Either and/or Both

Eleanor Deckert

Opposites. We use them every day. Hot and cold water. Lights on and off. Up and down the stairs. Clearly, we need both.

But sometimes opposing forces need to be governed. Income is limited, but our desires are unlimited. When we go shopping, we need to choose between one or the other. 

I remember, when studying anatomy and physiology, being fascinated with the idea of equilibrium within the body. Air must come in and also go out. The body warms itself and cools itself to maintain a state of equilibrium. We need work and rest. Pressure from outside and pressure from inside.

Equilibrium. Now there's an interesting word. It has a Latin source. Aequi meaning ‘equal’ + libra  referring to the scales of ‘balance.’ The dictionary states equilibrium is: 

a state of rest or balance due to the equal action of opposing forces.

equal balance between any powers, influences.

mental or emotional balance.

(Chemistry) the condition existing when a chemical reaction and its reverse reaction proceed at equal rates.

Balance keeps us safe. Balance makes everything work. One doesn't dominate the other. Both are necessary, often first one, then the other. Together, the whole is in balance.

Yet sometimes we want one to be more than the other. After all, everyone knows that a full wallet, a full refrigerator and a full gas tank is better then an empty one. Wait. Think about it. If they stay full, and never empty, they have no value. If the gas tank remains full, you haven't gone anywhere. You might as well not even own a car! There must be a continuous filling and emptying, hopefully in a predictable sequence, to create an over-all purpose, balance and satisfaction.

Sometime in my late teen years (we're talking the 1970s here) I had my first look at the Yin and Yang symbol. It was everywhere. Yoga and other Eastern practices, clothing and foods were becoming popular. I studied world religions. But, I didn't much like it when I read the list.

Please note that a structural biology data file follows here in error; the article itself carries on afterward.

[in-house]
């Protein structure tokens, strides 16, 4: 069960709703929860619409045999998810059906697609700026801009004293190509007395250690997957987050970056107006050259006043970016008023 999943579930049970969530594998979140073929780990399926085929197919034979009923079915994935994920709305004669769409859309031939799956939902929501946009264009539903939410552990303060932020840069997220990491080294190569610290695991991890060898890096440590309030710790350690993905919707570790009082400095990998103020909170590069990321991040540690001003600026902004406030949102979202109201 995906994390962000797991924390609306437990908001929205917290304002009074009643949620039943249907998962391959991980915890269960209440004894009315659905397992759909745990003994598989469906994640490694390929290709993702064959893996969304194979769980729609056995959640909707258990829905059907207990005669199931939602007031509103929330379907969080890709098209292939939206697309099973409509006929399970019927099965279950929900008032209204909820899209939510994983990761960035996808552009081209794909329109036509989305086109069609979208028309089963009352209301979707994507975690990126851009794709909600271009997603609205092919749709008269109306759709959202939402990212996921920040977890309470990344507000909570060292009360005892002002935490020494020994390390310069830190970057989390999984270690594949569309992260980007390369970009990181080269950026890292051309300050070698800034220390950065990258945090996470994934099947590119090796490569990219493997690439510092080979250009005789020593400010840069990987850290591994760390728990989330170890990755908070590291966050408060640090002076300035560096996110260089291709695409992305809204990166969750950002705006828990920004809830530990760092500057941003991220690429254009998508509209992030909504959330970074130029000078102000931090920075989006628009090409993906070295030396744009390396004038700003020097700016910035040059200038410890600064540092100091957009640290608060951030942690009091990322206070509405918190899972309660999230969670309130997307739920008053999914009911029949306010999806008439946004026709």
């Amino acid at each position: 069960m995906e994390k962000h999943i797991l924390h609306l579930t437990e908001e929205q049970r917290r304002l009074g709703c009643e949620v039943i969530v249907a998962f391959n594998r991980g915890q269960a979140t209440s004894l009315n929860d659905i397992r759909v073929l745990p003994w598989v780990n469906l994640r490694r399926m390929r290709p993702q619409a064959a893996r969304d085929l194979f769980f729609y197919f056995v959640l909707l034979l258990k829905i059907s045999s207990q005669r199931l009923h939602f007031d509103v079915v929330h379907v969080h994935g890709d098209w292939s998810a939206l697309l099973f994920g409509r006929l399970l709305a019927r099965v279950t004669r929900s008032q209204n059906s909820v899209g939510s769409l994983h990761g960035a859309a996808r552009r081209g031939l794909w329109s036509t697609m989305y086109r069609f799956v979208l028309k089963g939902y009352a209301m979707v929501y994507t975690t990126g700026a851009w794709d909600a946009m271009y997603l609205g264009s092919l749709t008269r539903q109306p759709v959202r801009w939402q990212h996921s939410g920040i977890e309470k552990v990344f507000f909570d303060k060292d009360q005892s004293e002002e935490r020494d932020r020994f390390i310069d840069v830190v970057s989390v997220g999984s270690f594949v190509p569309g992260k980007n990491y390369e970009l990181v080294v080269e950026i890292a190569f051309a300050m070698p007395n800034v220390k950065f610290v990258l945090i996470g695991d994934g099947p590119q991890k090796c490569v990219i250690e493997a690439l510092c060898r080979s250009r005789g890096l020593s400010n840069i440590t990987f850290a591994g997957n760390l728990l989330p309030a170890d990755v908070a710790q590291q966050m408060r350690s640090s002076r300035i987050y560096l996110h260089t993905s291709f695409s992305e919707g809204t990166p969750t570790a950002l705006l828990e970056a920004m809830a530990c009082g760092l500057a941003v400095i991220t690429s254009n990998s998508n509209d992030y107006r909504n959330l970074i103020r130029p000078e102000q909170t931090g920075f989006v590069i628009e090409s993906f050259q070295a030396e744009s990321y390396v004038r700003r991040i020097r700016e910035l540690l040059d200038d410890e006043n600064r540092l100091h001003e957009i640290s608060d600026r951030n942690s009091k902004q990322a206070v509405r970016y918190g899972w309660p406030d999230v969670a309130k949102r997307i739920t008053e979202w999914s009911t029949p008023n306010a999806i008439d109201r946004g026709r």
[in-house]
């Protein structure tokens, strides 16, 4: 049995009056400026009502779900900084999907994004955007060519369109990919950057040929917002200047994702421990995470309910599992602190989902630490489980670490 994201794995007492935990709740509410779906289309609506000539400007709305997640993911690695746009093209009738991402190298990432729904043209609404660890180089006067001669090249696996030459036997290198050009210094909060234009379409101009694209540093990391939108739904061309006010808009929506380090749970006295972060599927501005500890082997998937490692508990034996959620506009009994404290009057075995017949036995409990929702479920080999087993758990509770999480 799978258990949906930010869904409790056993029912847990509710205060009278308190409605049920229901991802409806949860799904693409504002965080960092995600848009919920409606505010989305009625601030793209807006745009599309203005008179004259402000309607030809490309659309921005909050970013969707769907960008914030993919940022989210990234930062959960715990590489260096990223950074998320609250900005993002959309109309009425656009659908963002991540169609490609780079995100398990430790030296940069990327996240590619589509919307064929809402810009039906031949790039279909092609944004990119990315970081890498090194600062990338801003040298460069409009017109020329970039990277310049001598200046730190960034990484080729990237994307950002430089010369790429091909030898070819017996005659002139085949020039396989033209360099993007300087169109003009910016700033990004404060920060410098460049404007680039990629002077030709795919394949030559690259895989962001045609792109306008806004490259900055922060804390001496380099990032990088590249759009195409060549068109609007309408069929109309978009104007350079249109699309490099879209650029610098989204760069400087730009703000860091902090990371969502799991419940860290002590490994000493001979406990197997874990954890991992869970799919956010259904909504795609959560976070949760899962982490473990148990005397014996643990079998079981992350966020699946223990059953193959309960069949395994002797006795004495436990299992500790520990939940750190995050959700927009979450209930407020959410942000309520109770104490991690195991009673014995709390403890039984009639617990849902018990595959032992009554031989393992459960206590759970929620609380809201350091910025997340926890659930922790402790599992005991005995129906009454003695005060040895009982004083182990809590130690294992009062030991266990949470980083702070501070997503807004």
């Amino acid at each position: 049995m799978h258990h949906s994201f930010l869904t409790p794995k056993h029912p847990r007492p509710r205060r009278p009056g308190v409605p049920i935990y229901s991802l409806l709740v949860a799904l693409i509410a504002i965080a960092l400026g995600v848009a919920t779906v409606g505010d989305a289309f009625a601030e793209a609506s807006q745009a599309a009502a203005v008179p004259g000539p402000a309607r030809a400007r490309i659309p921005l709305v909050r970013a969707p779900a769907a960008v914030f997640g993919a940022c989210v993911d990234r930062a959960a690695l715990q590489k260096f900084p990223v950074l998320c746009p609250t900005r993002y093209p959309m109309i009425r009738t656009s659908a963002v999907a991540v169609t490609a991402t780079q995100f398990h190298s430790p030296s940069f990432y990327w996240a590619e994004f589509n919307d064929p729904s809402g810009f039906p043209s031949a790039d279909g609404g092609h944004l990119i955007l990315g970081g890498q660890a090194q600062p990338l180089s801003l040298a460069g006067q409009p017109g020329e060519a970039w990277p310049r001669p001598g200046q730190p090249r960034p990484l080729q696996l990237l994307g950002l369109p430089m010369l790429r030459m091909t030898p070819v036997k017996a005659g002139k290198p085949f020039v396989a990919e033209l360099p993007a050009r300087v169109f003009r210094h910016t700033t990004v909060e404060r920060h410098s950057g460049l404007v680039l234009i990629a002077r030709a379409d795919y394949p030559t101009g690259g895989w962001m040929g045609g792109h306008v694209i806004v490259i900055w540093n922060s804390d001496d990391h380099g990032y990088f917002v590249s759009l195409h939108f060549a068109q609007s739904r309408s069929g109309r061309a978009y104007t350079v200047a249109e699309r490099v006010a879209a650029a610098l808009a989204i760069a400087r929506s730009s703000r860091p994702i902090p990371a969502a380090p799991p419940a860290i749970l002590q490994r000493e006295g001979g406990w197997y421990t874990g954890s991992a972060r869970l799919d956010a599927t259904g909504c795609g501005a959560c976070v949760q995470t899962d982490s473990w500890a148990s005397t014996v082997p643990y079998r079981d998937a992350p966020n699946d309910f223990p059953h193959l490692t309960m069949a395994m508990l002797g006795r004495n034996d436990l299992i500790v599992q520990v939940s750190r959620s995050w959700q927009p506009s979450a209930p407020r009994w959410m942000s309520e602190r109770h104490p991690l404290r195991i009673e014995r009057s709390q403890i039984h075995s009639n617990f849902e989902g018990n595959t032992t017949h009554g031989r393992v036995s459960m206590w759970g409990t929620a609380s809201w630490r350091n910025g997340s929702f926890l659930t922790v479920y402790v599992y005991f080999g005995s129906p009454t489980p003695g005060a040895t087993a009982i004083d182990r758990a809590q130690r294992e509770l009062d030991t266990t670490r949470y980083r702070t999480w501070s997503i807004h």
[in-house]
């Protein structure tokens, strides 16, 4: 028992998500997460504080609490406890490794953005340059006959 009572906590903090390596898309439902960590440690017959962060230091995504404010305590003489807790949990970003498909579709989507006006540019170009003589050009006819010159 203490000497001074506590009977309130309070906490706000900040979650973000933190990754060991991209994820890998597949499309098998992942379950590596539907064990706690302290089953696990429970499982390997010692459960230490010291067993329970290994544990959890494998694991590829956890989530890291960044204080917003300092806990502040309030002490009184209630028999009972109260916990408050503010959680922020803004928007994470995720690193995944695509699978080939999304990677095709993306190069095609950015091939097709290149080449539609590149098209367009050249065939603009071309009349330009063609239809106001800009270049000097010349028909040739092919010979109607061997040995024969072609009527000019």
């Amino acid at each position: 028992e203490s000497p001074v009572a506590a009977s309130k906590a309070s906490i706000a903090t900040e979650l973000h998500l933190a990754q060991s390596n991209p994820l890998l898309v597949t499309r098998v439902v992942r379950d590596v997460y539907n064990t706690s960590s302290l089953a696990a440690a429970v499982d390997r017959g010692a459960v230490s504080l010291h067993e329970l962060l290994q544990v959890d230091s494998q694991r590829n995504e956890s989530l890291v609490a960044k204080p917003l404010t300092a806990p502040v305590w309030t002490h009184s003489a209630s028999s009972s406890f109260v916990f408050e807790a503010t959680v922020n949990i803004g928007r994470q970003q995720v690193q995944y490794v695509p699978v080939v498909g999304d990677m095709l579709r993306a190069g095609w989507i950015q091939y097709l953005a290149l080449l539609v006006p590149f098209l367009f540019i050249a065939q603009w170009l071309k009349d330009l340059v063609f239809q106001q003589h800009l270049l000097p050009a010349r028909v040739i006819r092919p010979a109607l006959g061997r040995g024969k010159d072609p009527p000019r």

Yang seemed like all the 'good' stuff. Life, movement, sun, hot, hard, light, aggressive, dominance, strong, big, affirmative, love, and (there it is) masculine!

I quickly skimmed the Yin list. It seemed to me to be all the 'crummy' stuff. Death, stillness, moon, cold, soft, dark, passive, submissive, weak, small, negative, hate, and (why am I not surprised) feminine! It actually made me feel angry.

Sure, I get it, we need both. But, really, why do I get all the less valuable side of the list? I don't want to be negative, small, weak and submissive.

Like most teenagers, I listened to the radio. 'Turn! Turn! Turn!' was a favourite. Pete Seeger's song written in the 1950s was a big hit when recorded in the ‘60s by the Byrds. It seemed to make sense out of all these opposites. The folk/rock style of the song was somewhat in contrast to the source of the lyrics. The rebels, singing against the establishment, had the weight of authority since the lyrics were a direct quote from the Bible. Ecclesiastes 3: 1-8 is believed to have been written by King Solomon a thousand years BC.

“A time to be born, a time to die,” continues with a long pairing of opposites, either one is the 'right thing to do' in turn at a certain place and time. Seedtime and harvest, weep and laugh, keep and cast away. These cannot happen simultaneously. A person has to decide to do either one.

And so, I got married, moved out west, built a cabin, raised a family, volunteered, found my place in the valley.

Still, that 'Yin' list sometimes bothered me. Yes, I accepted the feminine role in the home. But, when the kids left home, I wanted to take on more than perpetual scrubbing and baking. Is it OK for a woman to take action on the 'Yang' side of the list? Is it creepy or disorderly or off-balance to make that attempt?

Fortunately, I have a very respectful husband who wants me to share my expertise, extend my influence, expand my contacts and excel. And, in order to expand outward, I also need to go way deep inside to find the motivation to try.

John Denver came to my rescue. In 1982, he teamed with Arthur Hancock to pen 'Relatively Speaking.' The song pairs: dreams and fears, laughter and tears, rich and poor, sinners and the pure of heart, all to show that the opposites are not in conflict or competition for which dominates or is more desirable. We each need both 'Yin' and 'Yang,' not outside ourselves, but inside, too, to be who we are…

I need you exactly like the ocean needs the land...

Relatively speaking I'm nothing without you...

Relatively speaking the contrast makes it go.

Every action taken is related in the flow.

Stars and losers, kings and fools go dancing hand in hand…

Relatively speaking you make me who I am

It's not so much 'both' as in one after or beside the other. It's more like being intertwined. Inseparable. The white dot within the black swirl. The black dot within the white swirl. OK. I get it now: Yang and Yin within Yin and Yang.